As threats evolve, many healthcare leaders ask us how they can shorten their response time and resolve emergencies faster. It’s a big question with complex answers. In this post, we focus on one foundational element of emergency response: communications.


Crises — whether natural, technological, or man-made — strike healthcare facilities more frequently than we‘d like to admit. News headlines regularly recount incidents of hospital shootings, weather disasters and power outages at healthcare facilities across the nation.  

As threats evolve, many healthcare leaders ask us how they can shorten their response time and resolve emergencies faster. It’s a big question with complex answers. In this post, we focus on one foundational element of emergency response: communications. 

Establishing your Communications Infrastructure  

Given what’s at risk during a disaster, your ability to respond effectively demands clear, accurate and rapid communications with all stakeholders. Modern conveniences like smartphones and social media can be both helpful and hurtful during a crisis, especially when people feel unsafe, or fear for the wellbeing of people they love.  

The reality is that our collective digital habit has created an expectation for instant updates that are relevant and actionable to each specific audience. To make that possible, your organization should establish an emergency communications infrastructure at both internal and external levels.  

You’ll also need to layer communications in various formats and channels — HAM radios, mass notification systems, digital signage, PA systems, and more — to make sure no intended recipient falls through the cracks when distractions, panic, malfunctions or other obstacles get in the way of them seeing or hearing your alerts. Be sure to also communicate in ways that can reach those who are visually impaired or hard of hearing. 

Enabling People at Risk to Make Good, Safe Decisions  

In a crisis, withholding information can backfire. In today’s world, information will leak out one way or another (accurate or not), and it’s in everyone’s best interest to ensure the public gets correct information from you, versus speculation from another source like a scared patient or vendor. You and your organization can prove your worth to your community by being open and honest.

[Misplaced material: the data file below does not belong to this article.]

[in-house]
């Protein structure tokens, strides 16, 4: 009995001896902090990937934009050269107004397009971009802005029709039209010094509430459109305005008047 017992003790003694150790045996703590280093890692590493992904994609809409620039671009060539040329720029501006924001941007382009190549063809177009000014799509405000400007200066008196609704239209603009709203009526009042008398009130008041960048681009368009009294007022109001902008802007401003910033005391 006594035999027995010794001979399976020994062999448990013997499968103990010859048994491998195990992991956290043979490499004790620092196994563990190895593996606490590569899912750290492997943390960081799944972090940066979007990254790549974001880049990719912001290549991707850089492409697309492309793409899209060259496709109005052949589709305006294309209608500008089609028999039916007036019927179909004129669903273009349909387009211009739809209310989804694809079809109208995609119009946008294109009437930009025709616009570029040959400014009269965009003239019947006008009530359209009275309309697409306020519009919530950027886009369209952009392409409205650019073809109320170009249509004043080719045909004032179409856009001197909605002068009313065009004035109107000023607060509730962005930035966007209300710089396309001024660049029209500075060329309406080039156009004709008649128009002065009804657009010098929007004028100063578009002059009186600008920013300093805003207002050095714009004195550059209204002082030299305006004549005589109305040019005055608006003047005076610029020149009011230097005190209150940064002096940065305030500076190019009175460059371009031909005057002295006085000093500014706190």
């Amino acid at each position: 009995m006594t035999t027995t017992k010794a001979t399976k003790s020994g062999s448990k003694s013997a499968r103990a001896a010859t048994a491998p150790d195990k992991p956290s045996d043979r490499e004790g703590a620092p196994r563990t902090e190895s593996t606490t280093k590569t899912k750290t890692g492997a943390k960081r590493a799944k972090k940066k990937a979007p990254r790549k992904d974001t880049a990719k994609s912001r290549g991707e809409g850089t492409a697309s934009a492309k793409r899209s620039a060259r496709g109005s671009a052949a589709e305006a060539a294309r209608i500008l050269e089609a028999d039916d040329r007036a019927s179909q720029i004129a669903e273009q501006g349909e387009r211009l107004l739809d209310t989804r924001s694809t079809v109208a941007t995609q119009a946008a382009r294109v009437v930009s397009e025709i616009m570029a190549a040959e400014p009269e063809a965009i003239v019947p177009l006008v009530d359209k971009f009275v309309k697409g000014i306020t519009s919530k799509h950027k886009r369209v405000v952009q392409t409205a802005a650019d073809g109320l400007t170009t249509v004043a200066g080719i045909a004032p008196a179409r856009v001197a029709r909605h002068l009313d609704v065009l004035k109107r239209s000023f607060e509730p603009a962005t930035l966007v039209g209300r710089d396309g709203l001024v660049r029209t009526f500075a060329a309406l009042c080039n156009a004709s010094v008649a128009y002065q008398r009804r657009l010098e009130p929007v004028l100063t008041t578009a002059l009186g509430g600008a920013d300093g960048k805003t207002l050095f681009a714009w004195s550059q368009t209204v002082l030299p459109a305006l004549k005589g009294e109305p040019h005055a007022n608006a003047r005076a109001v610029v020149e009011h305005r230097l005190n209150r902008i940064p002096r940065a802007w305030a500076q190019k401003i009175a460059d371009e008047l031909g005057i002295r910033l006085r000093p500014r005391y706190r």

It’s worth noting that the outdated notion that emergency alerts lead to panic is now thoroughly debunked. Studies tell us that instead of panicking, people who’ve just been told they’re at risk go into decision-making mode, and depriving them of information can be harmful.

Activating a Dedicated Communications Officer

Getting the communications piece right is a big job with big consequences. Your hospital should employ a dedicated public information officer to coordinate messages, create plans for internal communications, respond to media and community inquiries, and plan for various scenarios. Also, consider a social media specialist to monitor information being posted and release information pertinent to the community, patients, and staff.

Engaging Top Leadership 

Executive leaders at your facility must understand that disaster preparedness is no less impactful than the demands of day-to-day patient care, and they must devote adequate resources to such. An effective emergency management team is a critical insurance policy that keeps your organization from spiraling out of control. Those professionals enable your hospital to continue functioning, generating revenue, and avoiding losses you might not be able to recover from otherwise.  

No executive wants to get a call from a board member asking, “What’s going on? What’s this I’m reading on the news?” during a disaster. Not knowing your emergency management program, team, and what they’re doing won’t help you (or your career) during a crisis. 

Having your leaders read the emergency management and environment of care committee minutes is a good start. Those minutes are the next best thing to having everyone within the physical environment sitting around a table, discussing what they’ve done in the last month or quarter, and a great way to get a sense of what’s happening with patient safety, performance metrics, and emergency prep in the organization. 

Planning Now for your Next Emergency  

We hope your facility never experiences a devastating incident, but the best time to refine your emergency response is now, before the next crisis hits. Aside from the communications practices we’ve covered, other elements essential to efficient crisis resolution include training, preparing for essential and alternate assets, cultivating key partnerships, and more. You’ll find guidance on each of those practices (eight in total) in our white paper “Better Emergency Response: 8 Practices for Faster Crisis Resolution in Healthcare Environments”. Download the full white paper here.